About FFF

Author » Sheldon Richman

Sheldon Richman is vice president of The Future of Freedom Foundation and editor of FFF's monthly journal, Future of Freedom. For 15 years he was editor of The Freeman, published by the Foundation for Economic Education in Irvington, New York. He is the author of FFF's award-winning book Separating School & State: How to Liberate America's Families; Your Money or Your Life: Why We Must Abolish the Income Tax; and Tethered Citizens: Time to Repeal the Welfare State. Calling for the abolition, not the reform, of public schooling. Separating School & State has become a landmark book in both libertarian and educational circles. In his column in the Financial Times, Michael Prowse wrote: "I recommend a subversive tract, Separating School & State by Sheldon Richman of the Cato Institute, a Washington think tank... . I also think that Mr. Richman is right to fear that state education undermines personal responsibility..." Sheldon's articles on economic policy, education, civil liberties, American history, foreign policy, and the Middle East have appeared in the Washington Post, Wall Street Journal, American Scholar, Chicago Tribune, USA Today, Washington Times, The American Conservative, Insight, Cato Policy Report, Journal of Economic Development, The Freeman, The World & I, Reason, Washington Report on Middle East Affairs, Middle East Policy, Liberty magazine, and other publications. He is a contributor to the The Concise Encyclopedia of Economics. A former newspaper reporter and senior editor at the Cato Institute and the Institute for Humane Studies, Sheldon is a graduate of Temple University in Philadelphia. He blogs at Free Association. Send him e-mail.

Latest from Sheldon Richman

TGIF: Does the Market Exhibit Cooperation?

The American Heritage Dictionary defines the verb cooperate as “To work or act together toward a common end or purpose” and “To form an association for common, usually economic, benefit.” Note that these definitions seem to require awareness about ...

Hagel’s Retreat

Some observers are mystified by Chuck Hagel’s pathetic showing at his Senate Armed Services Committee hearing, but there should be no mystery about it. He performed as he did for one simple reason: He wants to be the next ...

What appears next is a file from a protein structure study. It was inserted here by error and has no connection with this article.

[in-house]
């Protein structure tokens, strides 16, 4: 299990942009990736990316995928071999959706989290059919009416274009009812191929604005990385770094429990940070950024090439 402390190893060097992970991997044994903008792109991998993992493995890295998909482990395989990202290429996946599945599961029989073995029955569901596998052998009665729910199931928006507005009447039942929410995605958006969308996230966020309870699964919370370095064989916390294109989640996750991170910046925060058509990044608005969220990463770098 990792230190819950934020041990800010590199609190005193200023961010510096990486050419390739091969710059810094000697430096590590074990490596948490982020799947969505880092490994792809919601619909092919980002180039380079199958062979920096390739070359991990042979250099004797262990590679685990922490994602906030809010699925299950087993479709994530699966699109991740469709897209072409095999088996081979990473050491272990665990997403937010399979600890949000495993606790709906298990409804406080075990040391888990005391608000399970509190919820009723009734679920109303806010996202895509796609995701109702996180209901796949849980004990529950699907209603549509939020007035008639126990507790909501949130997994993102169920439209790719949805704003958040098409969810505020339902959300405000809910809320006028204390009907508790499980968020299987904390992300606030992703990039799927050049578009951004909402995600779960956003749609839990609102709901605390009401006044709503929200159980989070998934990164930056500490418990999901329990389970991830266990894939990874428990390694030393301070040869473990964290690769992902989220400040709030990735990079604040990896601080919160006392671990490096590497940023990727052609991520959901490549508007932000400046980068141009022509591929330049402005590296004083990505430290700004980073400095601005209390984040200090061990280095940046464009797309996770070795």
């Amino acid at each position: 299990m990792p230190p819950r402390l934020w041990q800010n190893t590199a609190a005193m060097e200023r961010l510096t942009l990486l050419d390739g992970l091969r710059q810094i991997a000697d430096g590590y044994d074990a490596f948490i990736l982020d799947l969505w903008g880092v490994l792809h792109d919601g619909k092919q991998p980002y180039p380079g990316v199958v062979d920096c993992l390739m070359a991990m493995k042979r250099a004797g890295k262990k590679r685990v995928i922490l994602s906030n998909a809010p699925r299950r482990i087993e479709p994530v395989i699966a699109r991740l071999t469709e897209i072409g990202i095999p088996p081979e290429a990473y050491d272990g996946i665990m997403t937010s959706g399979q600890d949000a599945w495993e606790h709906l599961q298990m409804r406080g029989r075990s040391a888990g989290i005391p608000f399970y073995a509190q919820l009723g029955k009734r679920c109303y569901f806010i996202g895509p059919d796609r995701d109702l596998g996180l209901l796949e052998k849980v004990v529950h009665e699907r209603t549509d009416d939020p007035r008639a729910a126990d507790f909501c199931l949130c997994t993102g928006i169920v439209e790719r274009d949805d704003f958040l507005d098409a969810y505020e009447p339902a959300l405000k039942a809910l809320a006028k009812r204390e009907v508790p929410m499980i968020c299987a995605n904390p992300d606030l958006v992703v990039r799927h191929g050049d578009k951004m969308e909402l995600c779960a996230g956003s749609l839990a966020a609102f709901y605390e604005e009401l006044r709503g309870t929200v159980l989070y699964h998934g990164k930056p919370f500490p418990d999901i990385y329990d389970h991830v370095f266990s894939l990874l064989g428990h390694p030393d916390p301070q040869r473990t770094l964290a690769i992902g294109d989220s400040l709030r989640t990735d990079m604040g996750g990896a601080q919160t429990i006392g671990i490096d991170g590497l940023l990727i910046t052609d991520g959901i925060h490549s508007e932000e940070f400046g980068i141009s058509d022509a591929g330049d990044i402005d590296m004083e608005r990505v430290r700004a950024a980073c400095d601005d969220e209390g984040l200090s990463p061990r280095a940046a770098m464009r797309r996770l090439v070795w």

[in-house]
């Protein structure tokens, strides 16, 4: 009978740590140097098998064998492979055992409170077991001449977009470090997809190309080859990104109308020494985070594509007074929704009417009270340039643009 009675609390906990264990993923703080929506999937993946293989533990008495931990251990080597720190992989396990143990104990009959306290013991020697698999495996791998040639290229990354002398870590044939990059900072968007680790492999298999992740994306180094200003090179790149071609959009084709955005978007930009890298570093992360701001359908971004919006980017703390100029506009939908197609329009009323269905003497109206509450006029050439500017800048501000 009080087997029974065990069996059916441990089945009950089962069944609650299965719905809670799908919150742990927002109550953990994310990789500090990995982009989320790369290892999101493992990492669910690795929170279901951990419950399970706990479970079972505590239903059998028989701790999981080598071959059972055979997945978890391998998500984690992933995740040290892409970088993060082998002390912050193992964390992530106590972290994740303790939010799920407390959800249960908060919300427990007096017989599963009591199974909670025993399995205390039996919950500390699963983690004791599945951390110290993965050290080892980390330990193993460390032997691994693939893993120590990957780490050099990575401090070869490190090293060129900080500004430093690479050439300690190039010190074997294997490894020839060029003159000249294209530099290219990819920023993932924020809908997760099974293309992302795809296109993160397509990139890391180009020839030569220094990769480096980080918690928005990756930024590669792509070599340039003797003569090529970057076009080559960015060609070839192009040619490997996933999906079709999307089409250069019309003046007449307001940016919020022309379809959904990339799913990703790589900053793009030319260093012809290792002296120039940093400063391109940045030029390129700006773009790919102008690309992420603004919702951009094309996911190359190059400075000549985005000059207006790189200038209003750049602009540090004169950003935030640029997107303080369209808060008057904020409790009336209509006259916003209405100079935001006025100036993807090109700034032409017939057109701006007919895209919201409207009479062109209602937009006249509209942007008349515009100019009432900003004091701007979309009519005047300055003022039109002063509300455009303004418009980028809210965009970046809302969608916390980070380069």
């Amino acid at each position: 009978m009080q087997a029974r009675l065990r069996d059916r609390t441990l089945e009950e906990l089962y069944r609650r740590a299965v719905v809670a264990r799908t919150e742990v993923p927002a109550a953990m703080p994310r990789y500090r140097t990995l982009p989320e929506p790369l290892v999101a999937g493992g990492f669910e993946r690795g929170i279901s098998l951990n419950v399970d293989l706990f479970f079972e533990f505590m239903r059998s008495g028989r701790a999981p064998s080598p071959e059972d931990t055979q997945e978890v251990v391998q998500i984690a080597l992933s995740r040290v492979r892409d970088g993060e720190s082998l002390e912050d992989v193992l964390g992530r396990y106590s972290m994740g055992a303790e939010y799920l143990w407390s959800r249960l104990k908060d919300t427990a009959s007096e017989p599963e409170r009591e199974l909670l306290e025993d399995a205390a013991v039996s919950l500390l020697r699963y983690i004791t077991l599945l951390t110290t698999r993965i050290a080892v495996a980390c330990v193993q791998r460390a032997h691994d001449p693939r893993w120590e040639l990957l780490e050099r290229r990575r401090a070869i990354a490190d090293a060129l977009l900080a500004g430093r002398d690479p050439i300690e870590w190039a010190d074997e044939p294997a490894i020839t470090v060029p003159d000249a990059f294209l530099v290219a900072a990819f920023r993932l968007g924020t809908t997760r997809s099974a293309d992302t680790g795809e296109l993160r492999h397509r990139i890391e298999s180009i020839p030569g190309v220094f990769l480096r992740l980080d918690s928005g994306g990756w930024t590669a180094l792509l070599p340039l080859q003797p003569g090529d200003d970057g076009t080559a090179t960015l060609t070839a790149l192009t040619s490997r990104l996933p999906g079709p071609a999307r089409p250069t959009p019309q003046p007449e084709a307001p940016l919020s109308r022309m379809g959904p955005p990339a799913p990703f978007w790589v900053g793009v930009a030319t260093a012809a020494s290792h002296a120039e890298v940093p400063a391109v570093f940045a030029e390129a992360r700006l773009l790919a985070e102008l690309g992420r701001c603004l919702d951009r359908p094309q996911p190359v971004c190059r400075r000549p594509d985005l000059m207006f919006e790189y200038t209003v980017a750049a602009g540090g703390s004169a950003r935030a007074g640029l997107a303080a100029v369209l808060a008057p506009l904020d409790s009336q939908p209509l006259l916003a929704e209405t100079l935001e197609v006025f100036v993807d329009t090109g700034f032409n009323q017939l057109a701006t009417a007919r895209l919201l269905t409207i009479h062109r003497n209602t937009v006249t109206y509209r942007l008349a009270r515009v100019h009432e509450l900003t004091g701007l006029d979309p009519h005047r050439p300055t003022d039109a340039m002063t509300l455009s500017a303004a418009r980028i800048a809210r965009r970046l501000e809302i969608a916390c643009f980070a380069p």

TGIF: Economy or Catallaxy?

That the champions of the free market have always understood it, first and foremost, as the most basic form of social cooperation is evidenced by a dissatisfaction with the term economy itself. In volume 2 of Law, ...

Time to Nullify the Drug Laws

Thomas Jefferson said a revolution every 20 years would be a good thing. Regardless of what one thinks of that, perhaps a little constitutional crisis every now and then would have its benefits. One such crisis may be brewing now. ...

The Ominous U.S. Presence in Northwest Africa

Ominously but unsurprisingly, the U.S. military’s Africa Command wants to increase its footprint in northwest Africa. What began as low-profile assistance to France’s campaign to wrest control of northern Mali (a former colony) from unwelcome jihadists could end up ...

Mali: Here We Go Again

In testimony before Senate and House committees, Secretary of State Hillary Clinton enthusiastically endorsed increased U.S. intervention in Africa. When government officials seem incapable of learning obvious lessons from the recent past, maybe their incentive is not to learn ...

TGIF: Government Undermines Social Cooperation

I should know better than to take seriously the insipid words of presidential speechwriters, especially those who composed an inaugural address. Still, I can’t let some of the words President Obama read at Monday’s inauguration pass without comment. For example, ...

Did the Government Drive Aaron Swartz to Suicide?

In Les Misérables, an obsessed French police officer, Javert, relentlessly pursues Jean Valjean, a man who represents no danger to society but whose minor infraction brought down the wrath of the brutal government, including 19 years of hard labor ...

TGIF: What’s Need Got to Do with It?

Recent public-policy debates have taken an ominous turn. Proponents of new government impositions increasingly justify their proposals by asserting that the individuals who would be adversely affected should not complain because they do not need whatever the government action ...

The Hagel Brouhaha

Washington is going through one of its regular melodramas with President Obama’s nomination of former senator Chuck Hagel as secretary of defense. (In light of America’s foreign policy, this is a title worthy of George Orwell; the position should ...
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